Dr Honaryar, a dentist, is fighting the election against a former mujahideen commander. A rights activist, who is known for championing the cause of woman, Anarkali Kaur is a well-known face in the country of her birth [Afghanistan] as well as abroad for her works in the field of education and women's rights.
Apart from her, another Sikh, Pritpal Singh Pal, who runs a medical shop, is also in the fray in Kabul. Indian Express journalist Aashish Jethra reports that Anarkali and Pal are running for positions in Afhganistan's Wolesi Jirga, the 250-seat lower house of parliament, for which elections are scheduled on September 18.
The posters of Sikh candidates during election campaign in Kabul speaks volumes about the resilience of the community. Jethra's story with the accompanying photograph on the left appeared in the Indian Express on August 23.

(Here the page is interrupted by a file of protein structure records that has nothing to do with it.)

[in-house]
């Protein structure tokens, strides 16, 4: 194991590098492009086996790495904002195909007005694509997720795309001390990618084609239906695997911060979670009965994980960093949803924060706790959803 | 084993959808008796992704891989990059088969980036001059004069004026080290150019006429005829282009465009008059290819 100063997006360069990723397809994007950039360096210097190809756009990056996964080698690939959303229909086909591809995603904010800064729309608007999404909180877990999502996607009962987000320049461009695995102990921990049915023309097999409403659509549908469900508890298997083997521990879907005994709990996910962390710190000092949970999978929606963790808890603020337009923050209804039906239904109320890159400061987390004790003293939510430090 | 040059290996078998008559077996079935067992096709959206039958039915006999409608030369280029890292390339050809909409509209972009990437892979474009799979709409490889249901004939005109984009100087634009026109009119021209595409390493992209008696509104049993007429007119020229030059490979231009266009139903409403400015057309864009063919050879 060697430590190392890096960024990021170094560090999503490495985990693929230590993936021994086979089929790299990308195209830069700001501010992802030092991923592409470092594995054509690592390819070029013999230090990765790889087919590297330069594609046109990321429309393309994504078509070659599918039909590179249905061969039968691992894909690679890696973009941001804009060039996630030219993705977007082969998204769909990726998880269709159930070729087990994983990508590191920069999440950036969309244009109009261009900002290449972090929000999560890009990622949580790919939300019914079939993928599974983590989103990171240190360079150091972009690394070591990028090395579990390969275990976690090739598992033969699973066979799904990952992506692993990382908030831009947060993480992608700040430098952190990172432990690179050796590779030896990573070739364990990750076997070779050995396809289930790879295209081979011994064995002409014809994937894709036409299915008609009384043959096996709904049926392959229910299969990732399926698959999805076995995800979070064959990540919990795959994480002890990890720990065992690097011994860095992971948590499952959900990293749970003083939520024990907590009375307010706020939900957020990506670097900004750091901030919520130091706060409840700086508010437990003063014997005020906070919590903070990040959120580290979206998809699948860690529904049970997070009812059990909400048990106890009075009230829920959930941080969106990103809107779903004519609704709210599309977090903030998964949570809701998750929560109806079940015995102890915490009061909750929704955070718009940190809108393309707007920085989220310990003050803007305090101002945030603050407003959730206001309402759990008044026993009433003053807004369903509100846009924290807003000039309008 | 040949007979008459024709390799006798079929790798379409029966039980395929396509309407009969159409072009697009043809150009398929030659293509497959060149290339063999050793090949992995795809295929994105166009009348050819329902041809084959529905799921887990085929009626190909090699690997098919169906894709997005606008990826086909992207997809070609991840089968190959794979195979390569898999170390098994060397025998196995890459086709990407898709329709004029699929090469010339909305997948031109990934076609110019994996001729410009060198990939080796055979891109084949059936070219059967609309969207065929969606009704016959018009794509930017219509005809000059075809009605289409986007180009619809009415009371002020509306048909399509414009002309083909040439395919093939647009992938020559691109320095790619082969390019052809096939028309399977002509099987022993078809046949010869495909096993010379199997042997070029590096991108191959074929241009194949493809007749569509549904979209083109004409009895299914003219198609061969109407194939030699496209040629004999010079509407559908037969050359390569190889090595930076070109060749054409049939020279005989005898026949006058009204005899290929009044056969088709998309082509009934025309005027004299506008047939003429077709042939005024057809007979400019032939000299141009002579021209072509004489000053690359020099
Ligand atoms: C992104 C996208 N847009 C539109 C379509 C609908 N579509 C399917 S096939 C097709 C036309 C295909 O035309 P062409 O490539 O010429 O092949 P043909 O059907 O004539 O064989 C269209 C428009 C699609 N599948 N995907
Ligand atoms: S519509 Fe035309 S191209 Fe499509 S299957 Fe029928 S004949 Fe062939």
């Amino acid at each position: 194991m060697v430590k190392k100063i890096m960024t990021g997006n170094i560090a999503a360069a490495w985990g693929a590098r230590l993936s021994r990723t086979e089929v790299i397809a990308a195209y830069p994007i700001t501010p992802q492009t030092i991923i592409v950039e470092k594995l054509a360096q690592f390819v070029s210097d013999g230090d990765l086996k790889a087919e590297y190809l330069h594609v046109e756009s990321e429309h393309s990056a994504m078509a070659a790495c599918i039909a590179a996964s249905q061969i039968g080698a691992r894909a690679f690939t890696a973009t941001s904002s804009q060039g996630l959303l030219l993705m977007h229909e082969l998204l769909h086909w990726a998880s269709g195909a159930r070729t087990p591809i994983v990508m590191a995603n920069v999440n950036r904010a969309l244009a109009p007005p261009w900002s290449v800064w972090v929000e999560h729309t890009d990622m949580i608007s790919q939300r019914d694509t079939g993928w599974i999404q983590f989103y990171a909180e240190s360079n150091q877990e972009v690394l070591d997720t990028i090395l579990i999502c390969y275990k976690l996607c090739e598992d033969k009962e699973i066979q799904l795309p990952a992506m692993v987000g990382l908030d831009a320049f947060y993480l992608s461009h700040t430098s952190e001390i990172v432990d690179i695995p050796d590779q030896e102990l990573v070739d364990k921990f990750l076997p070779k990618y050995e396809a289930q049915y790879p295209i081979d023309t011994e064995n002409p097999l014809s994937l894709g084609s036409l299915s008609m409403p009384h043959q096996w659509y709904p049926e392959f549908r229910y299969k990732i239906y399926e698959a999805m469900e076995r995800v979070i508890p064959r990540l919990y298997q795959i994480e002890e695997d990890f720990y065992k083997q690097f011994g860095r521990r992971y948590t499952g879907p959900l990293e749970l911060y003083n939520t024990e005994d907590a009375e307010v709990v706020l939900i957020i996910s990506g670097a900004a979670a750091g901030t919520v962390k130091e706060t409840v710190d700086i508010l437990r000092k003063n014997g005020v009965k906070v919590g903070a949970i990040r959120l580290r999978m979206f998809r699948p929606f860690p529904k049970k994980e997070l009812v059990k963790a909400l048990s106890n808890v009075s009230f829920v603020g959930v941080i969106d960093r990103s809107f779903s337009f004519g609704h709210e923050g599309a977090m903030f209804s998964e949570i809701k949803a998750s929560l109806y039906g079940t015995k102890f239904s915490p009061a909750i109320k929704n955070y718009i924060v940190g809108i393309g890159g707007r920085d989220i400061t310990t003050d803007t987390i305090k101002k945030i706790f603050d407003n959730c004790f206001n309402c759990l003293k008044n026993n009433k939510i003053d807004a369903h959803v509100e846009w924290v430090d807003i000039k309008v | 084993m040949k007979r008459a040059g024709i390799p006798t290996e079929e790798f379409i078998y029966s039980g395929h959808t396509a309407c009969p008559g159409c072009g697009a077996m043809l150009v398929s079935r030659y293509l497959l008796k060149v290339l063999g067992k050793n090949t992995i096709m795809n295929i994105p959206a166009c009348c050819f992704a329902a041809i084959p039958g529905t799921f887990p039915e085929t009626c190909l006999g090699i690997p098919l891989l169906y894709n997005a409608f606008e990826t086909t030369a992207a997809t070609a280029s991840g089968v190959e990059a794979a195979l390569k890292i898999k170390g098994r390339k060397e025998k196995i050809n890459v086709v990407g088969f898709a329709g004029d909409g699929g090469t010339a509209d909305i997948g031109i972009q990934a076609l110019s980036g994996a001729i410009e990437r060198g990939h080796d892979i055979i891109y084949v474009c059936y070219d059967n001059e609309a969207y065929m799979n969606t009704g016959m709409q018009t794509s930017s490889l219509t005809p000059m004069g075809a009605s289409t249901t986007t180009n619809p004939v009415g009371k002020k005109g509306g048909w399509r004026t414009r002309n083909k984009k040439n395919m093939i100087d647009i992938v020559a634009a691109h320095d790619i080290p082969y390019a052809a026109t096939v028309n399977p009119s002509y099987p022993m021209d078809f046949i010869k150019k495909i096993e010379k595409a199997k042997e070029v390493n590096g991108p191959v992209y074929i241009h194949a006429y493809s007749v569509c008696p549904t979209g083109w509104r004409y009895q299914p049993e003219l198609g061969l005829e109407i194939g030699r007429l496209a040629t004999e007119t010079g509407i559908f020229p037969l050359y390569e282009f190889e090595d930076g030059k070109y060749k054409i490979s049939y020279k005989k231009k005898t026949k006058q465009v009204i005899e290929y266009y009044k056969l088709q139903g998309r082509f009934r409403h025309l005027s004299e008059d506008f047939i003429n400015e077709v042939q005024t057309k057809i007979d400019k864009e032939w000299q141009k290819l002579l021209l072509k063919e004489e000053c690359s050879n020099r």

The Sikh diaspora is an amazing phenomenon and much before other Indian communities, the hardworking & enterprising Sikhs had reached the shores of America, Canada and Britian.
Now the Sikhs, despite their small population in the country, are playing an important part in building the Afghan society and this is best illustrated by the example of Kaur and Pal.
All the Sikhs in Afghanistan are not migrants from Indian Punjab. In fact, there are Sikh families who have been here since ages. Till recently Sikhs ran businesses in Kandahar, Kabul and other
It is noteworthy that Sikhs have been part of Afghani culture since ages. Maharaja Ranjit Singh, who ruled large parts of Punjab and Kashmir, had his empire stretching up to the boundaries of modern Afghanistan.
Anarkali Honaryar wanted to become a pilot but then became a doctor. She was part of the Loya Jirga that elected the interim government after the Taliban-regime in Kabul. Radio Free Europe's Afghanistan chapter gave her the Person of the Year Award in the year 2009.